Formula One is all about twists and turns on the track. But now it's the offtrack maneuvers that are revving up drama. Talks in London among the teams and authorities in motor sport's blue-ribbon championship ended without agreement Friday, failing to settle an ugly row over plans by the FIA, Formula One's governing body, to impose a voluntary $60 million budget cap on teams next year. Those who accept it will then have greater technical freedom to upgrade their cars beyond the current tight bounds.
While some teams have cheered the idea, others have blown a gasket. Ferrari, the sport's oldest and most illustrious team, this week threatened to quit Formula One unless the plans were parked. On Friday, Team Ferrari filed an injunction in a French court to block the cap. Rivals Renault, Toyota, Red Bull and Torro Rosso all issued similar warnings. "If the regulations for 2010 will not change," read a Ferrari statement, "then Ferrari does not intend to enter cars in the next Formula One world championship." (See the 50 worst cars of all time.)
The teams' gripe: such a scheme would create a two-tier championship, with those able to accept the cap free to add movable front and rear wings, for instance, or carry out unlimited out-of-season testing. Such activities could chop three seconds off a lap time. Moreover, the manner in which the plans came about has also put teams in a spin. Not having been consulted sufficiently by the governing body, Renault said in its own statement, it was now refusing "to accept unilateral governance handed out by the FIA." (See pictures of the American muscle car in the movies.)
Despite the breakdown of talks Friday, it's still unlikely that those opposing the cap will need to follow through on their threats to leave when the deadline for entering next season expires on May 29; after all, few sports can rival Formula One for its history of posturing. Ferrari, the only team to have competed since the series began in 1950, threatened in the 1980s to leave for the Indianapolis 500. Drastic proposals by the FIA last year to introduce a standardized engine across all teams a nonstarter for the likes of Ferrari quickly looked like scare tactics aimed at exacting concessions elsewhere from the teams. "Formula One is Ferrari, and Ferrari is Formula One," Bernie Ecclestone, the sport's commercial-rights holder, said in response to the Italians' ultimatum. "That is not going to change." (See a brief pictorial history of the Pontiac.)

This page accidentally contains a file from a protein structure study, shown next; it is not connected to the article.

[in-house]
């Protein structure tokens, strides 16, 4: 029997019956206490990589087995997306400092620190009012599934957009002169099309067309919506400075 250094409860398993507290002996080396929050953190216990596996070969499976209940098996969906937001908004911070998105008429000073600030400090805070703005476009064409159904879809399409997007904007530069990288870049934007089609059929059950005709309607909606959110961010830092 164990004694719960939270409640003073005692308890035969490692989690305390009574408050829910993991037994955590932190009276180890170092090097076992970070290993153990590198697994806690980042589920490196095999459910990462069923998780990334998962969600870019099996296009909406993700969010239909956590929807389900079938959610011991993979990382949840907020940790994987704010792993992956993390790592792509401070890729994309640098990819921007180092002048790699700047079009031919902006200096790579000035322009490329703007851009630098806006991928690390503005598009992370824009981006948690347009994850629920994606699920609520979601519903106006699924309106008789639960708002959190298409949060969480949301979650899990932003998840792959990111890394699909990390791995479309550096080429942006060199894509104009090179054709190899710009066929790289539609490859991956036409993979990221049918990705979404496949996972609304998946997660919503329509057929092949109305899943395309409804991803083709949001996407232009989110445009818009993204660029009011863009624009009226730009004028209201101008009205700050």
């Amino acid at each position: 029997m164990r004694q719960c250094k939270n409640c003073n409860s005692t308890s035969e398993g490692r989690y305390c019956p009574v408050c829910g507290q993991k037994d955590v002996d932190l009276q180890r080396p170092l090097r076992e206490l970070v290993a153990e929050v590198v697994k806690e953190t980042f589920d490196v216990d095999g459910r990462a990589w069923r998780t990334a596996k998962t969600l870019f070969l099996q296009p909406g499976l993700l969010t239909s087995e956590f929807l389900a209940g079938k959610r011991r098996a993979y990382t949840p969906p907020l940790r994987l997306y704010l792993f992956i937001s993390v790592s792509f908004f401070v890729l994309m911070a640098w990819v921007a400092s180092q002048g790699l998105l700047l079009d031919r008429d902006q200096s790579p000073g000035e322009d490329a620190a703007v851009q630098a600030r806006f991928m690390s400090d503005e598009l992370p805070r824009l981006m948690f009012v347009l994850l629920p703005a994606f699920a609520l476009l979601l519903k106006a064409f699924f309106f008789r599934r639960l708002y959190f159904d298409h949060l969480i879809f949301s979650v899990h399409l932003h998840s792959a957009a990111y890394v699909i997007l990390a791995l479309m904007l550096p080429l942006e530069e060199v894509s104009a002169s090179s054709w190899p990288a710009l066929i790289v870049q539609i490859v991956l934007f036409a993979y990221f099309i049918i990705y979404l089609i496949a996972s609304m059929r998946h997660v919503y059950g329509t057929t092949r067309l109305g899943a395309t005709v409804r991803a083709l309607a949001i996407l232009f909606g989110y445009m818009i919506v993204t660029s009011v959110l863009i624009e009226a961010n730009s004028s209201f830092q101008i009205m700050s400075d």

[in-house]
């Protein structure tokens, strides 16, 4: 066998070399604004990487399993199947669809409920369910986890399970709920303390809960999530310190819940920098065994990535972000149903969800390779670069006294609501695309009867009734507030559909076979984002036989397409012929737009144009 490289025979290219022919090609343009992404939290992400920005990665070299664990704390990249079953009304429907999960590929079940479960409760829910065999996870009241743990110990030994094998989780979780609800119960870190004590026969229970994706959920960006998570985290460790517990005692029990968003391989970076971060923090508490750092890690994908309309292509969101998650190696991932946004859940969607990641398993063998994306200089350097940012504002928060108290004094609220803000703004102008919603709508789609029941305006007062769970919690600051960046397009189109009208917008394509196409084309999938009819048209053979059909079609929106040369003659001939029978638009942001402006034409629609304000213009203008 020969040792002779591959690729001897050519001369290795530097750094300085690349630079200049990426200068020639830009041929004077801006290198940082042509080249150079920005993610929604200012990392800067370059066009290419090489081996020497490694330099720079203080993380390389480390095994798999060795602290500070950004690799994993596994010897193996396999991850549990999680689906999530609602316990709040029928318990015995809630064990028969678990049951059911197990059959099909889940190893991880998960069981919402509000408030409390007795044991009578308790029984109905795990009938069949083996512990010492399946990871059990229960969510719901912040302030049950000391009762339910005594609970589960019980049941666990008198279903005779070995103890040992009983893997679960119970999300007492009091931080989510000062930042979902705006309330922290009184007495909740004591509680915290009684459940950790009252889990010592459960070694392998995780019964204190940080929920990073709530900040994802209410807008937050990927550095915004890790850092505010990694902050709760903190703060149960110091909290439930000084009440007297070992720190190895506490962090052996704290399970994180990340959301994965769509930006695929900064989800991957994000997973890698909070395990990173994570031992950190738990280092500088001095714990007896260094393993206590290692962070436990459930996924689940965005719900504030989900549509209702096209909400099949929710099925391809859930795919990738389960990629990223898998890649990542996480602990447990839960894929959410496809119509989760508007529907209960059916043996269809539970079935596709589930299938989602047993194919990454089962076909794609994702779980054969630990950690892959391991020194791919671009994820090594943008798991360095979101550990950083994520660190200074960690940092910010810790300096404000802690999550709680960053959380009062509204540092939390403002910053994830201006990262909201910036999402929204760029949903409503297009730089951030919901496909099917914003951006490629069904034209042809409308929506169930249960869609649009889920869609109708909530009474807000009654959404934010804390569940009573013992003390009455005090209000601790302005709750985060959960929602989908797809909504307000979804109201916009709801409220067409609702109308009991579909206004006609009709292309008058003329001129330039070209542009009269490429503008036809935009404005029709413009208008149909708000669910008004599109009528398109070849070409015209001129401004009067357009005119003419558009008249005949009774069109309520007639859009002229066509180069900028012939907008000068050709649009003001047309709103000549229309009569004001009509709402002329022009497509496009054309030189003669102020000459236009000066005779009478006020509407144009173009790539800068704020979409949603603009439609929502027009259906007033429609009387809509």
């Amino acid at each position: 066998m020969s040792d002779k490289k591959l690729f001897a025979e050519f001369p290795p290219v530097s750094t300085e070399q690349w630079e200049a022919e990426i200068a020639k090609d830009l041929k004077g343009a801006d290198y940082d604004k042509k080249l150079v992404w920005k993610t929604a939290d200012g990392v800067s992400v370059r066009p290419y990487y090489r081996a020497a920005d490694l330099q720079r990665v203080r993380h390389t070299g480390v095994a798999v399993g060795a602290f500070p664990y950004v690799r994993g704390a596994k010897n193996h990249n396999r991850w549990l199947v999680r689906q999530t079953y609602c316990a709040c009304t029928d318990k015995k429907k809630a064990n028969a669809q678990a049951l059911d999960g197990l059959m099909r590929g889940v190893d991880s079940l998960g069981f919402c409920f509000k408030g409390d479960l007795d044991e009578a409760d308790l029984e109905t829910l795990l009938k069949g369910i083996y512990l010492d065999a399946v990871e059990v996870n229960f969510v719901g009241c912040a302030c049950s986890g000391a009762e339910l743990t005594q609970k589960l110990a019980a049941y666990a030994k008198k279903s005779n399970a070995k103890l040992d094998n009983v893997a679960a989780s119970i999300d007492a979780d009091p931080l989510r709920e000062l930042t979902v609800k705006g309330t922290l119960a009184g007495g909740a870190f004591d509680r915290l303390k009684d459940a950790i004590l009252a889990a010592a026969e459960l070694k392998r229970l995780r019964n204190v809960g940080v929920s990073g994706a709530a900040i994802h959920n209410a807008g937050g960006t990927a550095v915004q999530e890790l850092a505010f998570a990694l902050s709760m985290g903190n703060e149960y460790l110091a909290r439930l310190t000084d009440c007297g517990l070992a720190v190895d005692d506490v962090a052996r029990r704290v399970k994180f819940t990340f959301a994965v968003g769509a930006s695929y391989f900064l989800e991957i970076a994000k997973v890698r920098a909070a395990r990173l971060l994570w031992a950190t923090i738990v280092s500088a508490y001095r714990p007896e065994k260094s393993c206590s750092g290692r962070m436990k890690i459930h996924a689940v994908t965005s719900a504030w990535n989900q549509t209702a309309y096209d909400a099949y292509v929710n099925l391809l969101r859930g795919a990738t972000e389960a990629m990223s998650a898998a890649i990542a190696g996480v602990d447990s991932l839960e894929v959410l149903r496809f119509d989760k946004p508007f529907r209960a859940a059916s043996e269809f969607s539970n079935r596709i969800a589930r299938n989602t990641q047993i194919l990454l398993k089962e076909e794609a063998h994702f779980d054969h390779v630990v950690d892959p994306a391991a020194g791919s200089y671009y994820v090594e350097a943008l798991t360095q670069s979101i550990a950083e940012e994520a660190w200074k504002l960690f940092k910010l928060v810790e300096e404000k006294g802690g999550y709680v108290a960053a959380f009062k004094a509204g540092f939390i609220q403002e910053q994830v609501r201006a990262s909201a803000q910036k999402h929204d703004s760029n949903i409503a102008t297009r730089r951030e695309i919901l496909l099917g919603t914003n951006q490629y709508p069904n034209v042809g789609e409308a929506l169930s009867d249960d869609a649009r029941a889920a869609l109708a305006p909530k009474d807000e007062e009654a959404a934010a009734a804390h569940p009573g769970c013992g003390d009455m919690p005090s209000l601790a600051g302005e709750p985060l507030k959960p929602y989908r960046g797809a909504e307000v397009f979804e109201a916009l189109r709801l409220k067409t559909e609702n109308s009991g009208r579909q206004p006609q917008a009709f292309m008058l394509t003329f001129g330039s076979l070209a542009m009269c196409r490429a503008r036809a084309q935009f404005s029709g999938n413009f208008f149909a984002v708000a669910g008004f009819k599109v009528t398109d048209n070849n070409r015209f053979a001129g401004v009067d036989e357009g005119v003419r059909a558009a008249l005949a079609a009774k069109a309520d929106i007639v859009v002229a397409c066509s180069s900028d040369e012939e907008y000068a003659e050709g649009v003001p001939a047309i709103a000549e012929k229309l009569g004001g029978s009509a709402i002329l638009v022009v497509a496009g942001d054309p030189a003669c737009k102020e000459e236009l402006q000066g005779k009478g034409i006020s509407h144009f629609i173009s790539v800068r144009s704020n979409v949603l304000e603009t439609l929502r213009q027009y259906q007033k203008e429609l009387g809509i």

That may be, but deeper issues remain. For a sport eager to attract more teams and sponsors owing to financial pressures, some of each have left the sport in recent months the arguments and uncertainty do little for Formula One's appeal. With the FIA already having raised the budget cap from $45 million under pressure from the teams, "it's wrong that it has become such a public debate," says Jackie Stewart, a three-time Formula One world champion and exteam boss. "It's unsettling for the marketplace."
Take sponsors. In theory, with several backers cutting ties with the sport the recently nationalized Royal Bank of Scotland, for one, has other things on its mind new ones could have negotiated more in the way of exposure than they might have three or four years ago. But amid squabbles over the future of Formula One, "at the moment it's not a good proposition," says Mick de Haas, a sports-sponsorship consultant with a history of involvement in Formula One deals. The sport, he says, is "destroying itself."
New teams might do well to consider their involvement too. While British racing team Lola announced on Friday plans to submit its own new entry for 2010, the sport's unpredictability could turn off others. "It's a very dangerous time to enter," says a former adviser to Formula One teams. "They enter on the understanding the budgets will be as low as they're now being predicted, or that the rules will be as stable as they're now being described. But we've seen it before things can change very, very quickly."
The uncertainty reflects poorly on those in charge of the sport essentially Ecclestone and the FIA. The snafu "brings to light that there's no real professional process in place to agree on the future" of Formula One, says the former adviser. Stewart agrees. "There's got to be a restructuring of the governing body to project more stability," he says, "to take it through the long term." For now, fans will just be hoping that that future includes Ferrari.